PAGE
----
Forty percent of Americans have become more cautious about what they write in emails since last year’s alleged hack into the Democratic National Committee (DNC) during the US presidential campaign, according to a new Reuters/Ipsos poll.
The survey found that 40 percent of Americans had changed some of their online habits following the alleged hacking of DNC emails, which were later published by WikiLeaks.
Some 45 percent of respondents also said they have changed their online passwords since the hacks were reported.
Adherents of both major political parties were equally concerned about online security, with 43 percent of Democrats and 40 percent of Republicans saying they have become more cautious about their personal email since the alleged hacking.
A smaller number of Americans, 21 percent, said they had switched off their internet browsers’ tracking technology, while 17 percent had changed their user IDs on social media sites such as Facebook and Twitter.
Sixteen percent took their privacy precautions a step further by covering their computers’ cameras with tape to block potential spying – a tactic used by FBI Director James Comey and Facebook CEO Mark Zuckerberg.
Moreover, 10 percent said they now unplug their smart TVs and other internet-enabled devices when they aren’t in use.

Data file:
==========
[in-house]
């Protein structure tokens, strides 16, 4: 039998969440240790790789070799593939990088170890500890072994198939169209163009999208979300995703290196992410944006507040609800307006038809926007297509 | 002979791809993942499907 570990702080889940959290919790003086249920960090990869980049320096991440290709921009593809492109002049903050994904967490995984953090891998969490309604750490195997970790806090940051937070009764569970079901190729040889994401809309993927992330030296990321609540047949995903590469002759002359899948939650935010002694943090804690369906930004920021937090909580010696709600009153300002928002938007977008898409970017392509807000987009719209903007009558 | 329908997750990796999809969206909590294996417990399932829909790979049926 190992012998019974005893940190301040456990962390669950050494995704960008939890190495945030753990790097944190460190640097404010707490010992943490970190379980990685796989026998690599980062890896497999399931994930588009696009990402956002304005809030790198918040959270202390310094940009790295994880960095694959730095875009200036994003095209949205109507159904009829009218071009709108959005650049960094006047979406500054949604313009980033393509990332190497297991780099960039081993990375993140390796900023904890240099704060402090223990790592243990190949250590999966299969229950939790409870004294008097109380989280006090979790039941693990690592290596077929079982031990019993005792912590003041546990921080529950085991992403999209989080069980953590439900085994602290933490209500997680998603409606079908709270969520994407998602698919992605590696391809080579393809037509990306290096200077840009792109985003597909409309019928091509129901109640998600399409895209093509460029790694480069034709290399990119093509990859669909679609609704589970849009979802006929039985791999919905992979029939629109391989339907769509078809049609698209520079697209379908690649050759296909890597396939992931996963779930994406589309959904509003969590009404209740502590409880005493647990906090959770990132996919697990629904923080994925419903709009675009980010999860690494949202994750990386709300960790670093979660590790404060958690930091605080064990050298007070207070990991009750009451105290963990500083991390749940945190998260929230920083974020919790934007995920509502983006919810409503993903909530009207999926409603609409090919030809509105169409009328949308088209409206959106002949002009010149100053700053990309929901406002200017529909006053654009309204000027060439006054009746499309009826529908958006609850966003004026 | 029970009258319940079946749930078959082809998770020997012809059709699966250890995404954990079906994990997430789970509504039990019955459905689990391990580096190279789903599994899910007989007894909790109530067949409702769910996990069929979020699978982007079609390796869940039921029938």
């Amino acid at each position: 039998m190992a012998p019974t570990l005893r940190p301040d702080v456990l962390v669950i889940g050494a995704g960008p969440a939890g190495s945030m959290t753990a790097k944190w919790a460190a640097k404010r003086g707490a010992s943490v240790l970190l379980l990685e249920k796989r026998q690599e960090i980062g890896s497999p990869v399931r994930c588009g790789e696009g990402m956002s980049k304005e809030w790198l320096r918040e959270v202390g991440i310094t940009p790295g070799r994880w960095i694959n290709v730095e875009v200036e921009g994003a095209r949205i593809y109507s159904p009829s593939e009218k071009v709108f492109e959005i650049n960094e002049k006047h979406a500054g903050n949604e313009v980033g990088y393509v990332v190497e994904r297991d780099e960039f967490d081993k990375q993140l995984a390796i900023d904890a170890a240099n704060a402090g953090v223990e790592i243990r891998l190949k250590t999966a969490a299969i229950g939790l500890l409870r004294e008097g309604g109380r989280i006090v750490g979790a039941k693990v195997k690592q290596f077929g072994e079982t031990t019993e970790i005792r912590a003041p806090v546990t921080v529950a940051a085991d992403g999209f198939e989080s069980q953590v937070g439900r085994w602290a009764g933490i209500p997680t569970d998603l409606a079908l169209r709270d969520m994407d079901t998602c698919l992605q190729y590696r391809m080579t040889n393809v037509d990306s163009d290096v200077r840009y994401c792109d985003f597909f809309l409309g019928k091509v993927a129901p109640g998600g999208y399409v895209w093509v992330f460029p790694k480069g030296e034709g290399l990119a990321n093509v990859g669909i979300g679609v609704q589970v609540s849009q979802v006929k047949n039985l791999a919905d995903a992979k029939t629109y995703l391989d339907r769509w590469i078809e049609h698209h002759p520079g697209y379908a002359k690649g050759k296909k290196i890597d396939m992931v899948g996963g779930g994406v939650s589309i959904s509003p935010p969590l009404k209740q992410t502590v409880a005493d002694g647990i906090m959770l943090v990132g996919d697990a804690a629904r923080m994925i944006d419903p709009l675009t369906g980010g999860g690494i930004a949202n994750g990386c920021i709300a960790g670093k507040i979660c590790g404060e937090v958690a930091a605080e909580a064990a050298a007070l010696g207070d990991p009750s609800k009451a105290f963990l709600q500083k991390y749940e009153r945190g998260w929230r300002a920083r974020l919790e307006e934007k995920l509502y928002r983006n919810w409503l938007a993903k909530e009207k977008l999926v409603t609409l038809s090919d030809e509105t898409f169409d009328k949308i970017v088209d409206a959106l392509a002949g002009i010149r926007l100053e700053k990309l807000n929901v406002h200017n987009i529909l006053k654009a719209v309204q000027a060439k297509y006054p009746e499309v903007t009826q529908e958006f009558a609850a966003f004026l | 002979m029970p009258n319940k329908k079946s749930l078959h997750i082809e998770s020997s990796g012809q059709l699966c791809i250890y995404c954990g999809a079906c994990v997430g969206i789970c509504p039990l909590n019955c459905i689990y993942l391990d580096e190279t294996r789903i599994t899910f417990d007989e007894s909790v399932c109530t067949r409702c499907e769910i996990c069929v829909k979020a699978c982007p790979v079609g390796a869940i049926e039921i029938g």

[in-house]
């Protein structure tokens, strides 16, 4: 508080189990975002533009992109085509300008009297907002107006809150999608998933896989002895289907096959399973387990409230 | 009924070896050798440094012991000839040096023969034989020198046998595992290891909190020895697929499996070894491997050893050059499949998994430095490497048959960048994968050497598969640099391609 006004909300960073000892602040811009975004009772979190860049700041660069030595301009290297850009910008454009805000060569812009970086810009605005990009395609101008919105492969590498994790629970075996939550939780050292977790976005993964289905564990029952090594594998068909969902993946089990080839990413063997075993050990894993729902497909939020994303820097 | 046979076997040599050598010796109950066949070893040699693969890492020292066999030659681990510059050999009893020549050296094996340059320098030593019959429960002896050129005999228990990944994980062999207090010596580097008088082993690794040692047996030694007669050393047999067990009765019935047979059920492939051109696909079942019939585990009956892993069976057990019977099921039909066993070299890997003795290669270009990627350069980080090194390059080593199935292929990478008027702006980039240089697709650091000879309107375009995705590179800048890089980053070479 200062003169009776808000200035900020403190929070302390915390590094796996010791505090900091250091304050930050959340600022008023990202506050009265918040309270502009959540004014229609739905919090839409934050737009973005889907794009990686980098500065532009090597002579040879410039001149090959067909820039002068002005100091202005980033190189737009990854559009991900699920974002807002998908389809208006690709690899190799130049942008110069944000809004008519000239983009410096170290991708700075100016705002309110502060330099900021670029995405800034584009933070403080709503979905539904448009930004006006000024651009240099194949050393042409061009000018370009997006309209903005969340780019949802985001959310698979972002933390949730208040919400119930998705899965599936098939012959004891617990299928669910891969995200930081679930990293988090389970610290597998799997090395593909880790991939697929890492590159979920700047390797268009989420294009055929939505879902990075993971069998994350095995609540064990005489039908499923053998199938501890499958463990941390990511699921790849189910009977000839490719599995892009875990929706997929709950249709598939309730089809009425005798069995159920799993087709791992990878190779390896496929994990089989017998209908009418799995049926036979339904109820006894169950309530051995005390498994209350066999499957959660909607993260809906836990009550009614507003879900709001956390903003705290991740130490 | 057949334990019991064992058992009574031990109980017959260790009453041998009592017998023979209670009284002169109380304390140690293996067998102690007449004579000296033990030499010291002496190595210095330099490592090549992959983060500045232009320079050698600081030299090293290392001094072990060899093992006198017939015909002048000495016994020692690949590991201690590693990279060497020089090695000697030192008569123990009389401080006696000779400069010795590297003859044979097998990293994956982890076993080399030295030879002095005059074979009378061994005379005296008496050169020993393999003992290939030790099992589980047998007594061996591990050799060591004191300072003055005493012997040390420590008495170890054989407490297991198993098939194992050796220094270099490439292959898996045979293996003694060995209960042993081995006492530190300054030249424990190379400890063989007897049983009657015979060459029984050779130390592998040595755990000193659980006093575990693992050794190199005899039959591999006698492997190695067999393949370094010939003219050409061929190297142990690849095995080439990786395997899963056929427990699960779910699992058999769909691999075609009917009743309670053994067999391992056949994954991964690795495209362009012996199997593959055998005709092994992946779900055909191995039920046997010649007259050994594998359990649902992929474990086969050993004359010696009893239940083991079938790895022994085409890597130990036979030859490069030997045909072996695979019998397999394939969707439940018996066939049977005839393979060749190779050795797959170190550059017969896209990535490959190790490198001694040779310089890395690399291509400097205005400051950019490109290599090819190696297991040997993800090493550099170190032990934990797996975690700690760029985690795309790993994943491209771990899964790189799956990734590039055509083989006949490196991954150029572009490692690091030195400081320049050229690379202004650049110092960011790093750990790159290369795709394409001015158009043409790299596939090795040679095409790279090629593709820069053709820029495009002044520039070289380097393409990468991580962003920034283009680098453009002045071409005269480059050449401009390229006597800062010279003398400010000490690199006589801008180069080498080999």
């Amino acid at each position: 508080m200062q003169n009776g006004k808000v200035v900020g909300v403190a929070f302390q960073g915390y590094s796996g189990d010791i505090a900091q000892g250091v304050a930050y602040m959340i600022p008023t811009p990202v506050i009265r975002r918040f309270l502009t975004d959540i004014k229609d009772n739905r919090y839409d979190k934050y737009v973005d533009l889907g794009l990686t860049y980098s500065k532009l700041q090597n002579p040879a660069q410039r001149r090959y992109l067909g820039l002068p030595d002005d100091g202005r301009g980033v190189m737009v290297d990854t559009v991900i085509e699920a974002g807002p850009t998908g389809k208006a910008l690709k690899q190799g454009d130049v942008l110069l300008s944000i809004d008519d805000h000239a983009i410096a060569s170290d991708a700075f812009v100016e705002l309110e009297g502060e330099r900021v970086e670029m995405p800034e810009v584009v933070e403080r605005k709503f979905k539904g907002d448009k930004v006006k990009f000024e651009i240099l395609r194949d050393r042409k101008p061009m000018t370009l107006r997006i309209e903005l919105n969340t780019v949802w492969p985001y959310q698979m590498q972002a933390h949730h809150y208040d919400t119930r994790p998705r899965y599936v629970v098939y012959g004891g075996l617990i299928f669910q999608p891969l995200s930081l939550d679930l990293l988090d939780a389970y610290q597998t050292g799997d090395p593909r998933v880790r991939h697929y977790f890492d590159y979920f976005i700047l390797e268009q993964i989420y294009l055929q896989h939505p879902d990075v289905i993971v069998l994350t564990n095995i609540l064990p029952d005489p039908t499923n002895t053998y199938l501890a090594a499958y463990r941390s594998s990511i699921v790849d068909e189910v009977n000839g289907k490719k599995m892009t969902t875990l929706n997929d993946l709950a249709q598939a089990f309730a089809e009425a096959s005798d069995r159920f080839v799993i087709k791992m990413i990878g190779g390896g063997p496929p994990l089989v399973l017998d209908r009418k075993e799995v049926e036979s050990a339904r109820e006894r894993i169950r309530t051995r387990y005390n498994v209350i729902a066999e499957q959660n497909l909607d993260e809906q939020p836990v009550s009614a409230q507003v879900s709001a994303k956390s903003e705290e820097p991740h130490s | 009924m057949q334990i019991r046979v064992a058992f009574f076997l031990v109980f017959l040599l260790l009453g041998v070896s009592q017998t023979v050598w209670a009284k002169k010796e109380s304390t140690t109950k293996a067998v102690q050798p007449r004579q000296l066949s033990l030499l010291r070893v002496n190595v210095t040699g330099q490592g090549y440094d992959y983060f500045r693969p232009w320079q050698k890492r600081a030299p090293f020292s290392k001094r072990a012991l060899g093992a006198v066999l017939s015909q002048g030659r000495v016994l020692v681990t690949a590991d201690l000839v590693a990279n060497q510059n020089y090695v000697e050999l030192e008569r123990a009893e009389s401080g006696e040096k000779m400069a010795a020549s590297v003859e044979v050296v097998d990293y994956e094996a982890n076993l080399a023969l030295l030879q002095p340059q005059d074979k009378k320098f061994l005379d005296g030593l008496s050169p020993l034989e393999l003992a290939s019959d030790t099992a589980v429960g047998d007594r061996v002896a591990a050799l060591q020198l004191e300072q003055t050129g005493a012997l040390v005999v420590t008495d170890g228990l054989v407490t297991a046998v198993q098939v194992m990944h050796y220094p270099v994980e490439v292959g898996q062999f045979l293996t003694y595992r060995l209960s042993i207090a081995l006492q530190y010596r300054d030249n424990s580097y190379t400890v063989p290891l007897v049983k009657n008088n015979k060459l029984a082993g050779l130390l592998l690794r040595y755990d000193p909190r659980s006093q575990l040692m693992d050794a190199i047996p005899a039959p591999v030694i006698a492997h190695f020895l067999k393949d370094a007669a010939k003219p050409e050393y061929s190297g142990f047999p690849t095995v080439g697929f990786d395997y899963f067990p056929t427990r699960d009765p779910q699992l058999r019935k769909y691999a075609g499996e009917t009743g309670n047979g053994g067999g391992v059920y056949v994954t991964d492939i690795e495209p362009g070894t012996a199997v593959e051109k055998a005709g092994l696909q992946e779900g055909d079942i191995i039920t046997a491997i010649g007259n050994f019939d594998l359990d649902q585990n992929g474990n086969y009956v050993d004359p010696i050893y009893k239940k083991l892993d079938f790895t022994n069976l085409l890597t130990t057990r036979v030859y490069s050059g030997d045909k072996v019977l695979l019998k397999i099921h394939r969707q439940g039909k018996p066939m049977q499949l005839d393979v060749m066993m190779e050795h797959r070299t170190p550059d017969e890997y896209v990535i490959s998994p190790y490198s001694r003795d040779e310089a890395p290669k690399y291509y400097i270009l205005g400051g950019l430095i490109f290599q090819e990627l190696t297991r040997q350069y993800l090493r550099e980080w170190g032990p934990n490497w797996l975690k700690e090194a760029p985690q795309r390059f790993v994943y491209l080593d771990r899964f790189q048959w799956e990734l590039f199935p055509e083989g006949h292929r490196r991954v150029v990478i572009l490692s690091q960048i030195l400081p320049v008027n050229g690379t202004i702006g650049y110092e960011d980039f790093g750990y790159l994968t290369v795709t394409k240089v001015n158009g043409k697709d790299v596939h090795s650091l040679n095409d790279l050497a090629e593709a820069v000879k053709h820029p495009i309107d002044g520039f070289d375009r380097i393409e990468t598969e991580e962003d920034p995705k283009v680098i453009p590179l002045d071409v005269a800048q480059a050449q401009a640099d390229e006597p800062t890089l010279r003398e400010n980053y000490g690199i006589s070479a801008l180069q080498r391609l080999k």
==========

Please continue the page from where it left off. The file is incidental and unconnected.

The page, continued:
When asked to classify the level of the US government’s surveillance on its own citizens as “too much,”“as much as necessary,” or “not enough,” the top answer was “too much,” which was chosen by 37 percent of respondents.
Of the remainder, 32 percent said US intelligence services were conducting surveillance “as much as necessary,” while just seven percent said “not enough.” Twenty-four percent were undecided.
The Reuters poll, which surveyed 3,307 adults from March 11 to 20 in all 50 states, has a margin of error of two percent.
Despite the US accusing Russia of hacking the Democratic Party’s computer networks in an attempt to throw the election for Clinton, no evidence exists to show that the Kremlin had anything to do with the alleged attack, and Moscow has vehemently denied the accusations as untrue and baseless.
US President Donald Trump has said he has no knowledge of his associates coordinating with Russia during the election.